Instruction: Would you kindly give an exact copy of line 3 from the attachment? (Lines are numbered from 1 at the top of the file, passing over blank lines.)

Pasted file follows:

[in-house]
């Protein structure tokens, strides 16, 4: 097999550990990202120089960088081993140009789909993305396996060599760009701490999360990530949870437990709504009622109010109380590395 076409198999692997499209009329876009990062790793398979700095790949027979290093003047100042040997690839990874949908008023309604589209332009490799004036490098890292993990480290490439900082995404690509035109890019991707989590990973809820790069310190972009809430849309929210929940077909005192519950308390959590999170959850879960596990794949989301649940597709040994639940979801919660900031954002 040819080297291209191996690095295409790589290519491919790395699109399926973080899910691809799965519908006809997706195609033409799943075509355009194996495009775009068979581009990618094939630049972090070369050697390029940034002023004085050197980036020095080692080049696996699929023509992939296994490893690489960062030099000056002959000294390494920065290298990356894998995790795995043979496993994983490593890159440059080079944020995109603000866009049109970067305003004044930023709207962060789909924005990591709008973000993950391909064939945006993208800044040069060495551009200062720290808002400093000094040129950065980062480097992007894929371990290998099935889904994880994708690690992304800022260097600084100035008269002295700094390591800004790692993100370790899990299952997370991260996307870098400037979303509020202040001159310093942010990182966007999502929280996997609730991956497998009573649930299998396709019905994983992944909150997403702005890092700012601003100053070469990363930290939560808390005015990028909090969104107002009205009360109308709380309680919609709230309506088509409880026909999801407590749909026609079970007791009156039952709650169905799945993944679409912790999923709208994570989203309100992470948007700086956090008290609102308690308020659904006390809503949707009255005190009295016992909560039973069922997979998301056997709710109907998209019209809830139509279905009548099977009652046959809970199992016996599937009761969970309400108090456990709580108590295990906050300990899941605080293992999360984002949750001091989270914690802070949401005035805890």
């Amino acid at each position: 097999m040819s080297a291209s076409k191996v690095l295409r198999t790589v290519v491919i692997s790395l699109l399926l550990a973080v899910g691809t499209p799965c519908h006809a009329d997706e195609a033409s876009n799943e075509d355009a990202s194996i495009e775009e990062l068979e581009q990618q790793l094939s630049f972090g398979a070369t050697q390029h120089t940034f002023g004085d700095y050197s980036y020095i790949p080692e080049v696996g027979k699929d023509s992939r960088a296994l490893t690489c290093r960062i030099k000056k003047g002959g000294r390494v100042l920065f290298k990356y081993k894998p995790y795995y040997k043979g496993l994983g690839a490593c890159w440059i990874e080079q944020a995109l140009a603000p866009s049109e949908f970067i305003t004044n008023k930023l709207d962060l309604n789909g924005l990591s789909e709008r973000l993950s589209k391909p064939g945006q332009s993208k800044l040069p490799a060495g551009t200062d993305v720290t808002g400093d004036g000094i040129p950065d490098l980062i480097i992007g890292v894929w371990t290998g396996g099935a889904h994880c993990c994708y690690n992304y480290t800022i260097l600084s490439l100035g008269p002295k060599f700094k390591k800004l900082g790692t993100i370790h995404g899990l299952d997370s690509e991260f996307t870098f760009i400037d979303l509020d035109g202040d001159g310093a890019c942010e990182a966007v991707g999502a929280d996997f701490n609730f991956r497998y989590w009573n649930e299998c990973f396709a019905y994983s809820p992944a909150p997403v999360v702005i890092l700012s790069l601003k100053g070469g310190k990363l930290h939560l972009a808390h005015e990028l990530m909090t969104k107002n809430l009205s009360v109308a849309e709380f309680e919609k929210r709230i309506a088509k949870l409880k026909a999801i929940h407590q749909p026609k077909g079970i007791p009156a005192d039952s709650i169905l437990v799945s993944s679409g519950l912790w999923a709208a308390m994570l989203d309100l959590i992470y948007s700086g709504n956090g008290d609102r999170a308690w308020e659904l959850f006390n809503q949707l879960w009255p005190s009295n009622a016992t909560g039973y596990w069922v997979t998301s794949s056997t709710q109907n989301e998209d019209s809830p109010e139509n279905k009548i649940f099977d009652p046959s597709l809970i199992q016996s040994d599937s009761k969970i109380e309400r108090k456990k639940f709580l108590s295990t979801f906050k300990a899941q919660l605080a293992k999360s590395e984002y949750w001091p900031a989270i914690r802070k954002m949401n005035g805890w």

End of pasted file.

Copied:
């Amino acid at each position: 097999m040819s080297a291209s076409k191996v690095l295409r198999t790589v290519v491919i692997s790395l699109l399926l550990a973080v899910g691809t499209p799965c519908h006809a009329d997706e195609a033409s876009n799943e075509d355009a990202s194996i495009e775009e990062l068979e581009q990618q790793l094939s630049f972090g398979a070369t050697q390029h120089t940034f002023g004085d700095y050197s980036y020095i790949p080692e080049v696996g027979k699929d023509s992939r960088a296994l490893t690489c290093r960062i030099k000056k003047g002959g000294r390494v100042l920065f290298k990356y081993k894998p995790y795995y040997k043979g496993l994983g690839a490593c890159w440059i990874e080079q944020a995109l140009a603000p866009s049109e949908f970067i305003t004044n008023k930023l709207d962060l309604n789909g924005l990591s789909e709008r973000l993950s589209k391909p064939g945006q332009s993208k800044l040069p490799a060495g551009t200062d993305v720290t808002g400093d004036g000094i040129p950065d490098l980062i480097i992007g890292v894929w371990t290998g396996g099935a889904h994880c993990c994708y690690n992304y480290t800022i260097l600084s490439l100035g008269p002295k060599f700094k390591k800004l900082g790692t993100i370790h995404g899990l299952d997370s690509e991260f996307t870098f760009i400037d979303l509020d035109g202040d001159g310093a890019c942010e990182a966007v991707g999502a929280d996997f701490n609730f991956r497998y989590w009573n649930e299998c990973f396709a019905y994983s809820p992944a909150p997403v999360v702005i890092l700012s790069l601003k100053g070469g310190k990363l930290h939560l972009a808390h005015e990028l990530m909090t969104k107002n809430l009205s009360v109308a849309e709380f309680e919609k929210r709230i309506a088509k949870l409880k026909a999801i929940h407590q749909p026609k077909g079970i007791p009156a005192d039952s709650i169905l437990v799945s993944s679409g519950l912790w999923a709208a308390m994570l989203d309100l959590i992470y948007s700086g709504n956090g008290d609102r999170a308690w308020e659904l959850f006390n809503q949707l879960w009255p005190s009295n009622a016992t909560g039973y596990w069922v997979t998301s794949s056997t709710q109907n989301e998209d019209s809830p109010e139509n279905k009548i649940f099977d009652p046959s597709l809970i199992q016996s040994d599937s009761k969970i109380e309400r108090k456990k639940f709580l108590s295990t979801f906050k300990a899941q919660l605080a293992k999360s590395e984002y949750w001091p900031a989270i914690r802070k954002m949401n005035g805890w």